Rues 'historically fruitless' bid for consolidation
To the Editor:
It's Groundhog Day all over again in Region 12.
As we approach, once again, a vote on closing the elementary schools in Washington, Roxbury and Bridgewater, it is time to torch the straw men and examine the underlying facts.
Some members of the Board of Education have decided to advance a plan without popular support in all three towns, guaranteeing the defeat of the referendum and further dividing the three distinct towns that make up Region 12.
In addition, the BOE is holding much-needed middle/high school repairs hostage by tying them to their doomed agenda. Thankfully, that can be dealt with separately after this vote.
I want to highlight the worst of many flaws in the latest incarnation of the push for consolidation.
Building a consolidated school would increase taxes by 8-12 percent each year for the next 30 years, all while enrollment is declining not only in this region, but across northwestern Connecticut.
Our towns have never bonded even close to this amount of money. Extensive academic research indicates home values decline by roughly 10 percent when a school is shuttered, especially in a well-to-do community.
Therefore there should be real concern the tax base might not even be able to support this poorly thought-out plan.
Regarding the perennial issue of class size and "cost per student," the plan from the BOE's own long-range planning committee that got the most support -- the plan for merging the two schools with the lowest current enrollment numbers -- would address this very problem, yet it was sidelined so a few BOE members could push the historically fruitless consolidation agenda again with a $40 million-plus price tag.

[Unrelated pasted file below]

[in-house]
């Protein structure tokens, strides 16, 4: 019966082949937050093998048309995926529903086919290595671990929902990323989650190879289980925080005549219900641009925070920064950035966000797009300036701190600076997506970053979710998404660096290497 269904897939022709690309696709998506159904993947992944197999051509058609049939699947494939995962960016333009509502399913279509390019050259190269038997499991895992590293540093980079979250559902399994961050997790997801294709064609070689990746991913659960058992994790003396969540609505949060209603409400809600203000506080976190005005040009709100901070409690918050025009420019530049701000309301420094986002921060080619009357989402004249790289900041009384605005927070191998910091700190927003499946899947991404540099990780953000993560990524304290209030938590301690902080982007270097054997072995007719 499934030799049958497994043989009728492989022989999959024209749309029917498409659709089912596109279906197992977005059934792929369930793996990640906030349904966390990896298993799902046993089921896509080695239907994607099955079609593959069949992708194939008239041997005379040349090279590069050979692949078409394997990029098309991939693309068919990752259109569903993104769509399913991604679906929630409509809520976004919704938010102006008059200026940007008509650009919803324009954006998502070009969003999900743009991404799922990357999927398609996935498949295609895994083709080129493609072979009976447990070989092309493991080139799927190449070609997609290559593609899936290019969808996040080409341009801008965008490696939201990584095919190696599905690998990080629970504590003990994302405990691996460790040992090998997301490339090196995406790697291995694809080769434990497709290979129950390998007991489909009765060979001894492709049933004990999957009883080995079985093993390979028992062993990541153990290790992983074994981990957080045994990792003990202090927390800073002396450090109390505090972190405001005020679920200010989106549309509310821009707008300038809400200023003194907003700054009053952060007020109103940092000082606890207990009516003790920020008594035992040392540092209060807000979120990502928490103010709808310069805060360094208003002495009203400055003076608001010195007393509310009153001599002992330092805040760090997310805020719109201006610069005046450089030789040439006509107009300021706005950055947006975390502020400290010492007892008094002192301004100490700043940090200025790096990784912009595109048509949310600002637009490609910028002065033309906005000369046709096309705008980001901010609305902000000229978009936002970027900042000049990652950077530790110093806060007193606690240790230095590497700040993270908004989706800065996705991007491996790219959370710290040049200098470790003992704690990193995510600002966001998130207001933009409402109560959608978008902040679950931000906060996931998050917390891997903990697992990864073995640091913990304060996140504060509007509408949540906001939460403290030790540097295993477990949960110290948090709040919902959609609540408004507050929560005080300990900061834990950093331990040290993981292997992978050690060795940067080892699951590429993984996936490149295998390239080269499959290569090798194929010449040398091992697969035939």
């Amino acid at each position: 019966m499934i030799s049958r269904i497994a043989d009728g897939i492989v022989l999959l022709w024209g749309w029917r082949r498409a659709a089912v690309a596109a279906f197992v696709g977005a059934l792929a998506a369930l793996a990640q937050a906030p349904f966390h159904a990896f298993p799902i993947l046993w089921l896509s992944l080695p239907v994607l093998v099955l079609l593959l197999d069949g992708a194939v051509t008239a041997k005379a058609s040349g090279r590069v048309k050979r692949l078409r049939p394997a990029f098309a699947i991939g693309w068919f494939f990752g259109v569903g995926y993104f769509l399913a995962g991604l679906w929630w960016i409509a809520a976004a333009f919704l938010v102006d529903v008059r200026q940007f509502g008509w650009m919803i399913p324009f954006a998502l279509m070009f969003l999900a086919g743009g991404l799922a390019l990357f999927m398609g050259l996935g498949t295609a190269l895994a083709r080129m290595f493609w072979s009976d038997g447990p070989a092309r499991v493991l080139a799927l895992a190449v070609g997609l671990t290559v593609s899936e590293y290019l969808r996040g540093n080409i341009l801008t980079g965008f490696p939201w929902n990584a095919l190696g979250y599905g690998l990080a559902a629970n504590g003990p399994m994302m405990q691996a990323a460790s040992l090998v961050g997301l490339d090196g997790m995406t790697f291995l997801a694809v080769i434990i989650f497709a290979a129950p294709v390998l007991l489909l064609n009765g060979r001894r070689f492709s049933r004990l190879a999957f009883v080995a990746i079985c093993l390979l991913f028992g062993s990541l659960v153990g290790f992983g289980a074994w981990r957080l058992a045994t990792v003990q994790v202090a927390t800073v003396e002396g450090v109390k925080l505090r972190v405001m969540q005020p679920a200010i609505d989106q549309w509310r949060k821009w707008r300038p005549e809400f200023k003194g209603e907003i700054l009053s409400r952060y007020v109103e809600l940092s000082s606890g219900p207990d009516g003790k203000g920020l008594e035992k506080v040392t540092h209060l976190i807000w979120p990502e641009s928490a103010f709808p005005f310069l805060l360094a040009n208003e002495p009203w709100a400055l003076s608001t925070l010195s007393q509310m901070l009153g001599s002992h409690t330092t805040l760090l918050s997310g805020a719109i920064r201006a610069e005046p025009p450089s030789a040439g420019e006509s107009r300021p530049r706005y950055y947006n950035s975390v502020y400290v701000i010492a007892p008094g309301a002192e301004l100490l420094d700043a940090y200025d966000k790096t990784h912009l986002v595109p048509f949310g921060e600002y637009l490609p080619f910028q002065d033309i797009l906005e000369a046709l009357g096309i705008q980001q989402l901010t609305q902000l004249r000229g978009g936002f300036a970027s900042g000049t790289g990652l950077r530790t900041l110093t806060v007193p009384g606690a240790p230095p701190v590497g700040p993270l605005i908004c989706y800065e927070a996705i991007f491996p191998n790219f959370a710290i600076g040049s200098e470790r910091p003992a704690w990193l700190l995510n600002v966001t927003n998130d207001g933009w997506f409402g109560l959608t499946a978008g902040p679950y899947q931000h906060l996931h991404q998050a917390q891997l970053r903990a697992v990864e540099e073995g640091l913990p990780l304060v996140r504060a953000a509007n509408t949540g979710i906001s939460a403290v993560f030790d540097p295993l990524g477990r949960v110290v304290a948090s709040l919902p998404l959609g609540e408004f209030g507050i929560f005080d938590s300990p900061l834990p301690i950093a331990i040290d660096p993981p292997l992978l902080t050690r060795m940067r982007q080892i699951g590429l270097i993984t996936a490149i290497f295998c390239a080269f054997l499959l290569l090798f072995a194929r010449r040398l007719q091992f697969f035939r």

The school merge plan could and should happen by fall 2014.
The consolidation arguments ignore the fact the elementary schools are currently thriving from an educational perspective and recently received $2.3 million worth of infrastructure repairs.
They are equipped with 21st century technology such as Smartboards, Apple computer labs, and Chrome Book computers for the fifth-graders.
Currently more than $330 thousand sits in a designated elementary school repair fund waiting to be used, and $162 thousand more is set to be expended this year.
Yet we're supposed to call these historic schools "decrepit" or "obsolete?"
The subjects of security and air quality are simply baseless scare tactics.
Don O'Leary, director of Region 12 facilities, has had all of the intake, exhaust ductwork and equipment cleaned at each elementary school twice in the last four years. There are no air quality issues.
On Jan. 7, at the Burnham School PTO meeting, Mark Raimo, the regional school resource officer, spoke about security. When referencing the elementary schools, he said "as far as the buildings go, they are great."
We need thriving communities. We shouldn't drive away young families and seniors who try hard to stay here by saddling them with years of higher taxes on a shiny new building that some want but no one needs.
We should utilize assets we already own, not create new ones and increase the number of buildings for which our taxpayers are financially responsible.
After this vote fails, I hope the leaders of all three towns will restore the practice of critical thinking abandoned by most of the BOE and address the issue of declining enrollment with solutions that will work for all three towns.
I look forward to putting this issue of consolidation to rest once and for all. Vote no/no on April 29.
Save Our Schools